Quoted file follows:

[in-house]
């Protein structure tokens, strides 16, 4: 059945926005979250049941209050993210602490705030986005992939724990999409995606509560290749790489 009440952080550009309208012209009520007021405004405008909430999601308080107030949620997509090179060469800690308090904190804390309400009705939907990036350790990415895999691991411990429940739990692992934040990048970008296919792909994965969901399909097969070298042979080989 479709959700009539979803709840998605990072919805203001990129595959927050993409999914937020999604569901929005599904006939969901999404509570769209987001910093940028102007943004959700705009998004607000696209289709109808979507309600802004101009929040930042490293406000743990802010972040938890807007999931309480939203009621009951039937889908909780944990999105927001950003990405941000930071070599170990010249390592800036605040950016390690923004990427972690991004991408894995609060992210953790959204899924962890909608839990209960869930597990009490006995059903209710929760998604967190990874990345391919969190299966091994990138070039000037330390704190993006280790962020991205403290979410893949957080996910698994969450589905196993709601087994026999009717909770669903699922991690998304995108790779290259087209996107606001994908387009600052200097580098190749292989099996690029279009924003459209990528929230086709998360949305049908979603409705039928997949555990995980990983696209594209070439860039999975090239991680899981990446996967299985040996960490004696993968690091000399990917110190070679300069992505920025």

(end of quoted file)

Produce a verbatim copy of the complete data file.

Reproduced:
[in-house]
């Protein structure tokens, strides 16, 4: 059945926005979250049941209050993210602490705030986005992939724990999409995606509560290749790489 009440952080550009309208012209009520007021405004405008909430999601308080107030949620997509090179060469800690308090904190804390309400009705939907990036350790990415895999691991411990429940739990692992934040990048970008296919792909994965969901399909097969070298042979080989 479709959700009539979803709840998605990072919805203001990129595959927050993409999914937020999604569901929005599904006939969901999404509570769209987001910093940028102007943004959700705009998004607000696209289709109808979507309600802004101009929040930042490293406000743990802010972040938890807007999931309480939203009621009951039937889908909780944990999105927001950003990405941000930071070599170990010249390592800036605040950016390690923004990427972690991004991408894995609060992210953790959204899924962890909608839990209960869930597990009490006995059903209710929760998604967190990874990345391919969190299966091994990138070039000037330390704190993006280790962020991205403290979410893949957080996910698994969450589905196993709601087994026999009717909770669903699922991690998304995108790779290259087209996107606001994908387009600052200097580098190749292989099996690029279009924003459209990528929230086709998360949305049908979603409705039928997949555990995980990983696209594209070439860039999975090239991680899981990446996967299985040996960490004696993968690091000399990917110190070679300069992505920025």